During the July 2004 excavation season at Tell es-Safi, and subsequently ground truthed in the summer of 2005, Mnemotrix Systems, Inc. contributed a GPR Study to address the largely unexplored feature of the siege trench which had been found and partially excavated in previous seasons. One of the largest archaeological sites in Israel, Tell es-Safi has vast unexplored areas, since resources for excavation are limited. Having spent several days in the previous 2003 season, we determined that spending several weeks in the 2004 season might offer an opportunity to execute a GPR Study on this very large area, in the hopes of plotting the course of this siege trench of some considerable proportions.
An excerpt from the official site report for 1996-2002 by the principal archaeologist, Dr. Aren Maeir from the Institute of Archaeology at Bar Ilan University in Israel, follows:
As already stated above, during the 1996 season, on the basis of aerial photography and subsequently the surface survey, a unique feature was noticed in the vicinity of the tell. This feature, which is more than 2 km long, surrounds the site from the eastern, southern and western sides. Immediately after its discovery it was suggested that it was the remains of an as yet unparalleled siege trench - a feature dug by the besiegers to enclose the city, similar in function to the Roman circumvallation (as known, for example at Masada in Judea and Alesia in Gaul). Since then, an intense effort has been made to study this unique feature. At first, a manual probe was excavated in Area C1. This demonstrated that the trench was not a modern feature since it was covered by a pre-modern road (most probably of Medieval date, though possibly earlier). Subsequently, several probes at different points along the trench (C2-5) were excavated by mechanical means, to determine the depth of the feature (in all cases, more than 3 meters deep). In the 1999 season, a manual excavation was commenced on the eastern side of the trench, in Area C6. This last excavation, incorporating both the archaeological finds as well as a geomorphological analysis of the relevant deposits, demonstrated several critical points: 1) The trench had been manually excavated in antiquity; 2) In the area that was excavated, it is ca. 5 m deep and 4 m wide at the bottom; 3) The initial refill of the trench, after it went out of use, could be dated to no earlier, but at the same time, no later, than the Iron Age II; 4) The material that had been originally excavated from the trench had been dumped consistently by the original excavators on the side of the trench that was away from the tell, forming a "berm"; 5) The material from this "berm" covers deposits dating no later than the early Iron Age II (parallel to Temporary Stratum 4 on the tell).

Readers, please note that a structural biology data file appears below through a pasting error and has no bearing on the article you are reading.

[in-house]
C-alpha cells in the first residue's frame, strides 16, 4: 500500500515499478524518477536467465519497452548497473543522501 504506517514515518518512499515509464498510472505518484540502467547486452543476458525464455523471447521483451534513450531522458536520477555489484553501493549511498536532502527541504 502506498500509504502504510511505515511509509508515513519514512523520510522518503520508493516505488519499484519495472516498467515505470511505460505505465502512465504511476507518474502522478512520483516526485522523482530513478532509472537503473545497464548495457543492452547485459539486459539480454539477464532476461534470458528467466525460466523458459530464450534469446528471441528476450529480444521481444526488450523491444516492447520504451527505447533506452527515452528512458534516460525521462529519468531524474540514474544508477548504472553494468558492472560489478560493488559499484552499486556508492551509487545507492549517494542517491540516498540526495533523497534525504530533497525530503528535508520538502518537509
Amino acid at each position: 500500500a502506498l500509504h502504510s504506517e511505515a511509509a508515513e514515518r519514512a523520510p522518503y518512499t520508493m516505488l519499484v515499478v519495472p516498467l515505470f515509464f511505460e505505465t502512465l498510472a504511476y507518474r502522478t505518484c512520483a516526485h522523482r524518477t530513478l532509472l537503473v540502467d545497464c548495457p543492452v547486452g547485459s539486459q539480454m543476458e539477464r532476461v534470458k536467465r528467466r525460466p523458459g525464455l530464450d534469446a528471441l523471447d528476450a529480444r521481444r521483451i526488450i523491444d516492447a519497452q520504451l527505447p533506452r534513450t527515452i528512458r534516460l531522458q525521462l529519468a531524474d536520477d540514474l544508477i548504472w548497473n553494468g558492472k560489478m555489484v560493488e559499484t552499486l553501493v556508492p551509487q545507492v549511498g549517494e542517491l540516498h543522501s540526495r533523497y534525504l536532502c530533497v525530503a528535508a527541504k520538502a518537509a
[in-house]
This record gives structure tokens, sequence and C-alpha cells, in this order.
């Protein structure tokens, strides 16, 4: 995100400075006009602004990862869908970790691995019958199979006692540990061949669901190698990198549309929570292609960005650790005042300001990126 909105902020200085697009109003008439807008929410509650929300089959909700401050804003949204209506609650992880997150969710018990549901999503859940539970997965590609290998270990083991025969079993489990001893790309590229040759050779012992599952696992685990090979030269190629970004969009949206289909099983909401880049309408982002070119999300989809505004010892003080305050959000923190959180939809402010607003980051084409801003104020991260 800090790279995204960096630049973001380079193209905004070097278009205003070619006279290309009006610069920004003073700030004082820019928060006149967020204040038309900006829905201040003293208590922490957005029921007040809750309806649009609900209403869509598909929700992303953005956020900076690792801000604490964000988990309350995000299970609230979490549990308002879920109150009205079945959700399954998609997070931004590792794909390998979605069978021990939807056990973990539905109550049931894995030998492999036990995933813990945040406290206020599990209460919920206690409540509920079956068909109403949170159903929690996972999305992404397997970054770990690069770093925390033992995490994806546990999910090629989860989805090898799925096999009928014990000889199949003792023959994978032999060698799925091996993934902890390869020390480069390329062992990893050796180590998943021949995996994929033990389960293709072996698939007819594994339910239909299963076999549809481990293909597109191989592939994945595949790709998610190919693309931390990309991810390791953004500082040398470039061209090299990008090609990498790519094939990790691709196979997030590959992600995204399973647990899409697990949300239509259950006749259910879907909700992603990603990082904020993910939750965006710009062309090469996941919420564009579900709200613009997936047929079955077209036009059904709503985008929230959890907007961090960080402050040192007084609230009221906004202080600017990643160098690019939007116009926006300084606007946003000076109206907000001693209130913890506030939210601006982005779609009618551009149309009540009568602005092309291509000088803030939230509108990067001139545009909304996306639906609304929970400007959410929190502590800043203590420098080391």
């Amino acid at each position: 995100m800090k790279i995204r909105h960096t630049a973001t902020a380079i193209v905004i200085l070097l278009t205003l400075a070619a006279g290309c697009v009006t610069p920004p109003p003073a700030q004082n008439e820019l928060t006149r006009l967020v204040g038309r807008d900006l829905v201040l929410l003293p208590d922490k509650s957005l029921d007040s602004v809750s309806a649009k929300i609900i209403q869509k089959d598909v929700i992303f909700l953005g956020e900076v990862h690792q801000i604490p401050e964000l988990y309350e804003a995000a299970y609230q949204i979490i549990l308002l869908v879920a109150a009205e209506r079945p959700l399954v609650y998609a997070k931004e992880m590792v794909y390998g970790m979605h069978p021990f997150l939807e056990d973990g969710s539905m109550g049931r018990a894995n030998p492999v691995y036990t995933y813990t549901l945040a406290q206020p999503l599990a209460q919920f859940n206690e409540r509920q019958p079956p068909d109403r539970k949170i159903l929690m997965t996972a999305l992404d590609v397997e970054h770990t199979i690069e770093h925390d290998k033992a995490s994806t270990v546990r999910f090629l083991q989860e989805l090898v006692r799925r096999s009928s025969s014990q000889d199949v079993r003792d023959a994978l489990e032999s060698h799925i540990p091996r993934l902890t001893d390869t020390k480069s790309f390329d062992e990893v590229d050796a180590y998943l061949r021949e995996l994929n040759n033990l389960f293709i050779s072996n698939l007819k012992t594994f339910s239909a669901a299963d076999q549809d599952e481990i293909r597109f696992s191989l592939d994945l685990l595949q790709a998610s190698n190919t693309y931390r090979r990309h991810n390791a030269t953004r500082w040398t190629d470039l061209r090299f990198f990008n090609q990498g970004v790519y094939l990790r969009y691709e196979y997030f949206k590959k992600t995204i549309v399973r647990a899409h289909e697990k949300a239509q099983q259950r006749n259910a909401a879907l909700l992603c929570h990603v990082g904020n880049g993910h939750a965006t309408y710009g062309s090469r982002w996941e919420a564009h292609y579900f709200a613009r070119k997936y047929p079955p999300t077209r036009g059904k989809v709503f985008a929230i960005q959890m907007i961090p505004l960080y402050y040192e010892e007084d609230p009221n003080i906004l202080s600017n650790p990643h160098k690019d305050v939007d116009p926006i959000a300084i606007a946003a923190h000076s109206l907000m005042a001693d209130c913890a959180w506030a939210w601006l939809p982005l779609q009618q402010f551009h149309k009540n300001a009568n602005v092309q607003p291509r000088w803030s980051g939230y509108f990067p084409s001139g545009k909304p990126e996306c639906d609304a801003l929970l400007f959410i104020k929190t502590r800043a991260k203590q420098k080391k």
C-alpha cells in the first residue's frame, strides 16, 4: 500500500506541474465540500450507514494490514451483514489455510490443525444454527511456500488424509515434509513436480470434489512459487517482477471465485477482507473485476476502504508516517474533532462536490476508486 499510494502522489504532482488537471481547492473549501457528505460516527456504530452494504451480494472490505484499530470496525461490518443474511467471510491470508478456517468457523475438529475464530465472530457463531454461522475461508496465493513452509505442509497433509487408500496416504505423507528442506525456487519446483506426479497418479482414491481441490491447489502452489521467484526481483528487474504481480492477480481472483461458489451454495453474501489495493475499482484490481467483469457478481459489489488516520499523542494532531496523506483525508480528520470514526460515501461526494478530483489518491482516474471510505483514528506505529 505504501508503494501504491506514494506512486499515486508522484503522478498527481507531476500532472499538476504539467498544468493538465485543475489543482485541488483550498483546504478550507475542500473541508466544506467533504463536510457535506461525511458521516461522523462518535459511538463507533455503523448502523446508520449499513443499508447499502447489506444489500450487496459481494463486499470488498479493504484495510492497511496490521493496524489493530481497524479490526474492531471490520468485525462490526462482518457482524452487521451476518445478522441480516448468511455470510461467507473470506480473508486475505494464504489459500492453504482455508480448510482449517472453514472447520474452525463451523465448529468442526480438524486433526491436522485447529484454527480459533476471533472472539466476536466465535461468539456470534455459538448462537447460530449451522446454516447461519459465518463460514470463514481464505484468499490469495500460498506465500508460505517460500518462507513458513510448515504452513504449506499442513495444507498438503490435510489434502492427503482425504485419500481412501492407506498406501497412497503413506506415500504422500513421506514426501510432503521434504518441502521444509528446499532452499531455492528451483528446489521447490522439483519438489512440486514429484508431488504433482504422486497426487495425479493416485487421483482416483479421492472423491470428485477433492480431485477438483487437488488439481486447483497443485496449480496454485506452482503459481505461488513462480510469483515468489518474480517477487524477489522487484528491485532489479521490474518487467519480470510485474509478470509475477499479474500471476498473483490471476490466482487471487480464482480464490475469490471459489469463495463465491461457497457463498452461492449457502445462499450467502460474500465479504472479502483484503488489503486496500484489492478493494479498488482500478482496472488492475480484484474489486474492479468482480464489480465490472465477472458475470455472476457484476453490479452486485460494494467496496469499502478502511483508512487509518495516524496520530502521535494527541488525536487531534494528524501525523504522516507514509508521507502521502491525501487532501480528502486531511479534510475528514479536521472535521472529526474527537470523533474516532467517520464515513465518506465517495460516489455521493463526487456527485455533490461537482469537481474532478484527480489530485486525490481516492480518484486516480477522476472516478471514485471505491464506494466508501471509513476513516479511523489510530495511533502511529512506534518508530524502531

Based on this evidence, the following conclusions can be reached regarding the function of this feature: 1) It was manually excavated and subsequently went out of use during the Iron Age IIA; 2) The only logical function that can be suggested (due to its topographic location, dating and overall size) is that it served as part of a large scale siege of the site, serving as but one of the physical components of a larger system; 3) The material that had been excavated from the trench was purposefully poured on the outer side of the trench, in order to create a berm (earthwork), which supplemented the physical barrier that the trench provided; 4) It is most likely that there are additional components of this system (such as camps and fortified points) that have yet to be discovered (although there are hints to their existence).
Based on the dating of this feature to the early Iron Age II, a connection with the similarly dated large-scale destruction level on the site itself (Temporary Stratum 4) is compelling. If one takes into account the suggestion (above) that Hazael of Aram was behind this destruction, it is interesting to note that in the Zakur inscription from northern Syria, Hazael's son, Birhadad, is credited with digging a siege moat (and a circumvallation wall) during the siege of the city of Hadrach. If so, one might have evidence of a similar "Aramean" siege method at Tell es-Safi as well.
With this background, we approached this rather challenging task this season, and offer here some of our results.
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